FOLK FESTIVAL UNDER POLANA
Folk festival at Detva
has been experiencing about the same problems as Vychodna in the past
three years as I wrote above. Here the changes and everybody's happiness
are visible everywhere too. I had enjoyed my seventh year at Detva very
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The festival started
Friday night with a program called: WELCOME TO DETVA, introducing folk
dance, folk singing groups and musicians from villages under the mountain
Polana. The theme of this program was a child’s story: "Salt
above the gold," that is teaching us the fact that we can't live
without the salt. The salt of life of our fathers and mothers was every
day’s happiness, the ability of being happy in every circumstance. It is
sad for everyone, that humor-the salt of life is being lost from our
This was followed by: The Slovak Dances. Performances by the foreign participants of the festival.
What was interesting was the fact that the performing groups from USA,
France and Belgium, were of no Slovak heritage at all. They were the youth
of these countries that felled in love with the Slovak Heritage, Folk
songs, dances, and music and with the help of Matica Slovenska learned to
sing and dance Slovak. It was a memorable program, because I know how hard
it is. Somehow I felt close to the Belgians, their performance was the
best. But we mustn’t forget that it is much easier to teach the Slovak
dances in Europe than behind the Ocean. The choreographer from Slovakia
can go anywhere in Europe to teach every weekend without any problem. It
is little harder to go to USA just for the weekend to teach. So I would
like to congratulate the choreographers and the members of the two USA
groups participating in this program: Vonnie R. Brown, (also a member of
our society) leader and choreographer of the folk dance group Karpaty
Dancers of Louisiana and Elizabeth (Betz) Hanley, (also a member of our
society) leader and choreographer of the Pen State Internationalle Dancers
of Pen State University, Pittsburgh, Pennsylvania for their great
Third USA group was Slavic Projections, this is a vocal group of three singers, musicians that
made this evening even more enjoyable, congratulations to them too.
Many performing groups
get to sleep in the make shift hotel at the elementary school and this is
the place for the best folk party ever. Last year I was there Saturday all
night until 5:30 in the morning, singing with my friends and the folk
choir from Helpa and their Gypsy musicians. This year my friend from
folk dance group Turiec Jozko Labuda and I went to the school Friday
night. It is very hard to describe the atmosphere that is there, you have
to feel it, smell it, live it. It was great to see young and aspiring
musicians playing all night, non-stop, and the youngsters singing and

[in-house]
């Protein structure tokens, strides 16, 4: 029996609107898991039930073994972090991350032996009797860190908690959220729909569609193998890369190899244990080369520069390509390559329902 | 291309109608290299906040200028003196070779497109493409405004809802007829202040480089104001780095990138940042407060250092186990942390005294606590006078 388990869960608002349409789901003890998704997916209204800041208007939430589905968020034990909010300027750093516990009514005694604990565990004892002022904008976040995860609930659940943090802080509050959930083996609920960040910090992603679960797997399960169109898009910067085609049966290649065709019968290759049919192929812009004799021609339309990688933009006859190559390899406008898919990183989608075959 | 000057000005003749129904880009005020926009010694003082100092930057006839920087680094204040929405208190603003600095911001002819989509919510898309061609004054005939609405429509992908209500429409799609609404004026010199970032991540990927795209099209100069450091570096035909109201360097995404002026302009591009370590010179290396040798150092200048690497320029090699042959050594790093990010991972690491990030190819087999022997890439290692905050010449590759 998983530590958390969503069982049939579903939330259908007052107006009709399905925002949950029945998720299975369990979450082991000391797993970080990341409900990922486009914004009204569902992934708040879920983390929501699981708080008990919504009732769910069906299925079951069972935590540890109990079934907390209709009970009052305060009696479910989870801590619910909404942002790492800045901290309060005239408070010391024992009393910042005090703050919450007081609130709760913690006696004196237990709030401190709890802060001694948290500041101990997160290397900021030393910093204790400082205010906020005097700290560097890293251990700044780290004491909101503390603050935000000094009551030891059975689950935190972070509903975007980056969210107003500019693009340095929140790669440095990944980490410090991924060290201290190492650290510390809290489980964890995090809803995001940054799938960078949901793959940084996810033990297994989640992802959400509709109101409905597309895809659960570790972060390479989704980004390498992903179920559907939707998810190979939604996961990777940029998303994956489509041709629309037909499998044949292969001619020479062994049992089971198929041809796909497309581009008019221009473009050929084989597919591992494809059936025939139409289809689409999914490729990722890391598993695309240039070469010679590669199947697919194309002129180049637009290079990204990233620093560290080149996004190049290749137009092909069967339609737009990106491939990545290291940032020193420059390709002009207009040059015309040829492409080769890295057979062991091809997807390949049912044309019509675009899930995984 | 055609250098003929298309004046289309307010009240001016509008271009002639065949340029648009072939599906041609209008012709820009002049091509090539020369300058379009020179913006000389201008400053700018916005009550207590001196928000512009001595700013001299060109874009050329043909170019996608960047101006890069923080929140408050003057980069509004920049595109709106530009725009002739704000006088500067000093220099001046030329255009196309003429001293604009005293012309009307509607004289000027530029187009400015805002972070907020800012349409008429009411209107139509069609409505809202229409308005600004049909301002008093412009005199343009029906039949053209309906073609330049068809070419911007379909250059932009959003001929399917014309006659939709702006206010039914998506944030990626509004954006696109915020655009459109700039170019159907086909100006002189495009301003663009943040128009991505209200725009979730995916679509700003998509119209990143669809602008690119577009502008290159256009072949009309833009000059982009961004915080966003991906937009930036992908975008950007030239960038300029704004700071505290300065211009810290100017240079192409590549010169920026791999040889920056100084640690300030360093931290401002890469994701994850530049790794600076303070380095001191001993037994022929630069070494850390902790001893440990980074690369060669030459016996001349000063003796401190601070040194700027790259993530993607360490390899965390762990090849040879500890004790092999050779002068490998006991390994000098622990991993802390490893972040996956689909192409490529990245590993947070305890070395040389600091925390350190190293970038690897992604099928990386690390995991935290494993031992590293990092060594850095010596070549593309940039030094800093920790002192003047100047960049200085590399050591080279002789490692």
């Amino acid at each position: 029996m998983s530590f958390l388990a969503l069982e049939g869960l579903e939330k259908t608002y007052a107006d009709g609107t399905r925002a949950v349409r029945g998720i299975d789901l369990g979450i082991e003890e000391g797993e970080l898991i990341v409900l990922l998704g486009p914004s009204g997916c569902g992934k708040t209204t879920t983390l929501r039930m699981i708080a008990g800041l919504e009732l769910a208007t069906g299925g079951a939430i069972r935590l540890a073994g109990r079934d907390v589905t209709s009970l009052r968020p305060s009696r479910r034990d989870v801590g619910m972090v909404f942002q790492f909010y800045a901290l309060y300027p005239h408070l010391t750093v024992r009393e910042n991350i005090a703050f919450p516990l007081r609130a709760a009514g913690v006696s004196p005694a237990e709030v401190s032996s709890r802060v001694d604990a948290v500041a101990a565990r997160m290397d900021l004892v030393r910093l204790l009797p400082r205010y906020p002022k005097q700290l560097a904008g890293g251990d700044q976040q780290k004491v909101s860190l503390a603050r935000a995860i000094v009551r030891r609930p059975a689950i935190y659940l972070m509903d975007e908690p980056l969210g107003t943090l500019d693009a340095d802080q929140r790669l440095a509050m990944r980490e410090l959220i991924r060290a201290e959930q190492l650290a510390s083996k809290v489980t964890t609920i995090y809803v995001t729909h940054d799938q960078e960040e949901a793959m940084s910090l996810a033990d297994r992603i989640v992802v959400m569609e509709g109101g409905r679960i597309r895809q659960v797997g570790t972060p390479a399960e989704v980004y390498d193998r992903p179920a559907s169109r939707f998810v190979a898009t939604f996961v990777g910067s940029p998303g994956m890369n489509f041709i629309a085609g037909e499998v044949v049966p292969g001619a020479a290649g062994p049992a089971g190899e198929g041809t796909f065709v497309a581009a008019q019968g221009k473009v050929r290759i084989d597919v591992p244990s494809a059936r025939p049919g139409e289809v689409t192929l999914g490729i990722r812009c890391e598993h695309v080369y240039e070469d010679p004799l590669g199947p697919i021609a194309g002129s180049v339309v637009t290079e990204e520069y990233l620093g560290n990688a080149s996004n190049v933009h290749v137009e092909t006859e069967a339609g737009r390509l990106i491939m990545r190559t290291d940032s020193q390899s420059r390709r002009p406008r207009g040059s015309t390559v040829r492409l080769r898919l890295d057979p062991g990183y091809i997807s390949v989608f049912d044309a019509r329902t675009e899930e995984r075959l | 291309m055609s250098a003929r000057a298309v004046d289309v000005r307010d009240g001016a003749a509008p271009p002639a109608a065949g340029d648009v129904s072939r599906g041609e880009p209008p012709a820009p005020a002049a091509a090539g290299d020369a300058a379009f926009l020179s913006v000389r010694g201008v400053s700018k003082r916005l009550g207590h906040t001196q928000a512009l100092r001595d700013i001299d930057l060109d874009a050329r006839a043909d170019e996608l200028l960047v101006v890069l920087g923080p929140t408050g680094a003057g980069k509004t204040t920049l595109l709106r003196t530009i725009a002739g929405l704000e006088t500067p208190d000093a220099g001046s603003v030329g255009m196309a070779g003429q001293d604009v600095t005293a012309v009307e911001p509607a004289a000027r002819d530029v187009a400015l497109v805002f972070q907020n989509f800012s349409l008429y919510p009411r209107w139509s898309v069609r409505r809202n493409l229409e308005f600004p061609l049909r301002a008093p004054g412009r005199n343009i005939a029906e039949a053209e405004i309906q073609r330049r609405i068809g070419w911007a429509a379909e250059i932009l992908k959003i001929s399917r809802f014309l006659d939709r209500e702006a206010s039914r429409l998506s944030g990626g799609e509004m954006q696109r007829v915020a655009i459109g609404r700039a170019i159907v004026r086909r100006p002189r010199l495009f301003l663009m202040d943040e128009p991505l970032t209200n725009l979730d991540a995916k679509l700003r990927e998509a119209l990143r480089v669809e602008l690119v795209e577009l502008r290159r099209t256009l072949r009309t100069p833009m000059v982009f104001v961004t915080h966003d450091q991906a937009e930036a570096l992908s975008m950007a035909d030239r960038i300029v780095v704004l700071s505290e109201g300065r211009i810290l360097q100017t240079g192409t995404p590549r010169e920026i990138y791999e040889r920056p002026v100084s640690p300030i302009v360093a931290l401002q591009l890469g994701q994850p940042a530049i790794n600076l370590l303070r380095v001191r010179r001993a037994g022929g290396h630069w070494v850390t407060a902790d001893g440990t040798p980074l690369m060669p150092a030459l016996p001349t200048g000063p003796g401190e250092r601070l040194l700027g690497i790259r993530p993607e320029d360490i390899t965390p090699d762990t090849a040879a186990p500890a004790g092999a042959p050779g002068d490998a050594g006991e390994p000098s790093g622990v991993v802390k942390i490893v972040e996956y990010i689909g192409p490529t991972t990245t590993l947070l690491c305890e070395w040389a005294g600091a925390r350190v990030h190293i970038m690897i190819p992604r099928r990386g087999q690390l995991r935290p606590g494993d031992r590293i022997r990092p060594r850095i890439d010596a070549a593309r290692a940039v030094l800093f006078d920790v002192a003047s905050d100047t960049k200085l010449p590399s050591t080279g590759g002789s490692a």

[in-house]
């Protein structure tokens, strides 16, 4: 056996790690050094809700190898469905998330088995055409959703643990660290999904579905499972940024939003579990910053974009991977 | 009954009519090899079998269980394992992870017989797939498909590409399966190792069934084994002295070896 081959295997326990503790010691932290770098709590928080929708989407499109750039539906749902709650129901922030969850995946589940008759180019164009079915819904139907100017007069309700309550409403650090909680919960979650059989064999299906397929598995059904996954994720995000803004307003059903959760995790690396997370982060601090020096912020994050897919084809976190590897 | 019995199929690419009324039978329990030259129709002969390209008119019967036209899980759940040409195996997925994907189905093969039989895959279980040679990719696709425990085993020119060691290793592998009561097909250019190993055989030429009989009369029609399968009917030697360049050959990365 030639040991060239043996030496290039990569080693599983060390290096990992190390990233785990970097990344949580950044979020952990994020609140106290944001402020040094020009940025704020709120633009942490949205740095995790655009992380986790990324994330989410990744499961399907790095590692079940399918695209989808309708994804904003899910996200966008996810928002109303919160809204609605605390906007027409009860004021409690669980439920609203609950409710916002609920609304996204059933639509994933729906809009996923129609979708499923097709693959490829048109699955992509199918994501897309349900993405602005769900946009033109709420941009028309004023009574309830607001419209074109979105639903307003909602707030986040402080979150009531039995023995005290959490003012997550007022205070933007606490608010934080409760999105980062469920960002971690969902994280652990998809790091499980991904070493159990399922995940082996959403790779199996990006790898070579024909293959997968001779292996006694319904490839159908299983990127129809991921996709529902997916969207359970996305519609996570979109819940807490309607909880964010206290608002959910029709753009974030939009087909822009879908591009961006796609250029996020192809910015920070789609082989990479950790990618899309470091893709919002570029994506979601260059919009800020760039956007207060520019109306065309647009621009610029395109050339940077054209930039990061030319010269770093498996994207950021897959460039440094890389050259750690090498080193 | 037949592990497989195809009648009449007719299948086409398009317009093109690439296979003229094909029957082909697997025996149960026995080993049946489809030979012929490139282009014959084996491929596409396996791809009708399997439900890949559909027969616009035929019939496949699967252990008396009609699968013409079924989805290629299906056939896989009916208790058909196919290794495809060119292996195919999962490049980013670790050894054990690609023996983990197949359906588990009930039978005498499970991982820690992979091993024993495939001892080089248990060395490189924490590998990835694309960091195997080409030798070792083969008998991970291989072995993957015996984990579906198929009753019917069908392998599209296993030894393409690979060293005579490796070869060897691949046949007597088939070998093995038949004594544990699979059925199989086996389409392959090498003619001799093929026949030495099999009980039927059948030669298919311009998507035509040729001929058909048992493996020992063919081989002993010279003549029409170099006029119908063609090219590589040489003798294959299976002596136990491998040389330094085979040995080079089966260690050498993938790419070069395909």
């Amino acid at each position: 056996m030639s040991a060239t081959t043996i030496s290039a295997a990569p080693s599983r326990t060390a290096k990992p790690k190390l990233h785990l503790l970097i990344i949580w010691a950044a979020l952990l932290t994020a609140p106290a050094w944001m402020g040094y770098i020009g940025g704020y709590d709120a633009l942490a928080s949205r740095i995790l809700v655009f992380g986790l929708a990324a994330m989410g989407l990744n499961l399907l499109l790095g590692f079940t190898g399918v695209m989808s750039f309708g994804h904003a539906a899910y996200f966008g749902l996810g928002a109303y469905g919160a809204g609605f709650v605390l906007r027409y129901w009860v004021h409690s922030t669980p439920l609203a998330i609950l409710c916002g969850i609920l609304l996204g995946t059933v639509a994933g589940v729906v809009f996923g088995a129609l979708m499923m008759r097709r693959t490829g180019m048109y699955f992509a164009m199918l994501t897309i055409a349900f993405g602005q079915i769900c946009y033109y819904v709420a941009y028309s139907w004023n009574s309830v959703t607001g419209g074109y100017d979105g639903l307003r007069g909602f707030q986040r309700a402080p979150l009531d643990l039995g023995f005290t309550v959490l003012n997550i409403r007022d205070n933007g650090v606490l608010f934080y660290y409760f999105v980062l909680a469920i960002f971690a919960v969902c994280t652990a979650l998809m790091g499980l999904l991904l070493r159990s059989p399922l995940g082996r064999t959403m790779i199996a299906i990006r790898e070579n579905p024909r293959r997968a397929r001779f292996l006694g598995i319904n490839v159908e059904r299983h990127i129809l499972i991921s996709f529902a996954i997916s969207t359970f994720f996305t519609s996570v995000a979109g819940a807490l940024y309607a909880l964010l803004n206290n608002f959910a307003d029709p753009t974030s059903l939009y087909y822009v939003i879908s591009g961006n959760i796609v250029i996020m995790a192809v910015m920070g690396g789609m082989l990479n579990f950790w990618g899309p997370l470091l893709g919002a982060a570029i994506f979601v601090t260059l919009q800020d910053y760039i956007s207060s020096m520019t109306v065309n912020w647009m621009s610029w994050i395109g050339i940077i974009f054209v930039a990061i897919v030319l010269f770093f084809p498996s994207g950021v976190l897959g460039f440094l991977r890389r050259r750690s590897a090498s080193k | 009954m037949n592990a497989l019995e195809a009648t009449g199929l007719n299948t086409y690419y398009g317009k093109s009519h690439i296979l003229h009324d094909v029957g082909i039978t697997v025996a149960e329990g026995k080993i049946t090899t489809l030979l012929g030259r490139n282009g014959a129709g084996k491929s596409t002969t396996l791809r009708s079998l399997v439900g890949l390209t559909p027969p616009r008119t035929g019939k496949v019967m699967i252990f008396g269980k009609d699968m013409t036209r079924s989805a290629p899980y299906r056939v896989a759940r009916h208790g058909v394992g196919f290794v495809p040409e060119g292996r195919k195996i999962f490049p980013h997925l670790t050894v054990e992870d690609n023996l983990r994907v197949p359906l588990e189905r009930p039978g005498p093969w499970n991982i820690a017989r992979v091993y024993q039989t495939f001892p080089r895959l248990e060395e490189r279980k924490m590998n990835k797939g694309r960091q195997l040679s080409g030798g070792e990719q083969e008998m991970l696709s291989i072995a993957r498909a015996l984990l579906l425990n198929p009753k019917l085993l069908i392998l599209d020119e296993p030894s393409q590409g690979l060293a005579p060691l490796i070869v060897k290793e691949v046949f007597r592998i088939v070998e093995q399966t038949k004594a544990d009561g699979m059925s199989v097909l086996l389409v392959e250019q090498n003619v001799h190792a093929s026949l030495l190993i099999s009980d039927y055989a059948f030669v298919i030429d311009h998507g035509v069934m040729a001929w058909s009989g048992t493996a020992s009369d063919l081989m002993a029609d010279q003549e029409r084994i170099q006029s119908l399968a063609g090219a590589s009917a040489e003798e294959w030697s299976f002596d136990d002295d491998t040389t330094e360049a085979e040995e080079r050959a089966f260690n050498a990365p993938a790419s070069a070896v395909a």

dancing. It was unforgettable experience.
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Saturday afternoon, two
folk dance groups were celebrating their 60th anniversaries. Kycera from
Cierny Balog. The pearl of their program was as usual the
carnival dance (fašiangy) which brought them a standing ovation and of
course the Oci, oci by Bartos musicians.
The highlight of the folk
dance group Kokavan from Kokava nad Rimavicou was their dance: "Redikau
sa Janik," sorry but I can't translate it.
The first evening program
belonged to groups from Turiec and
Upper Nitra regions, called: Wedding in Turiec and Upper Nitra.
Fifteen years ago the
folklore in these two regions of Slovakia was almost non-existent. Through
the efforts of few enthusiasts, 10 years ago for the first time at the
Folk Festival in Detva these two regions introduced themselves to the
public. Through the years they continued their efforts of learning their
heritage and in turn teaching it to the younger generation that they felt
it was necessary to come to Detva again after 10 years of hard work to
show what they had learned and to prove to everyone that the folklore in
the Turiec and Horna Nitra regions is alive, well and beautiful.
This was a show of
wedding customs, traditions, songs and costumes of these two regions. What
was different from other programs that I have seen so far was the
decoration of the stage during the beginning of their program with ribbons
of fabric and flowers as at real wedding, which was very pleasing to see.
For me the most memorable was the display or the traditional wedding cakes
or Joyful Cakes, in Slovak called radostnik.
The second program of the
evening was: Rozkazovaci.
I don't believe there
is a proper translation of this word. It could be close to commanders, but
not in the army. These are traditional folk song solo expressions by male
individuals, competing against each other in the variety and endurance
together with the gypsy musicians. These performances include traditional
Detva's cifrovacky, solo dances. The women participate also as
soloists, very similar to men. Two of my favorite Detvans were performing: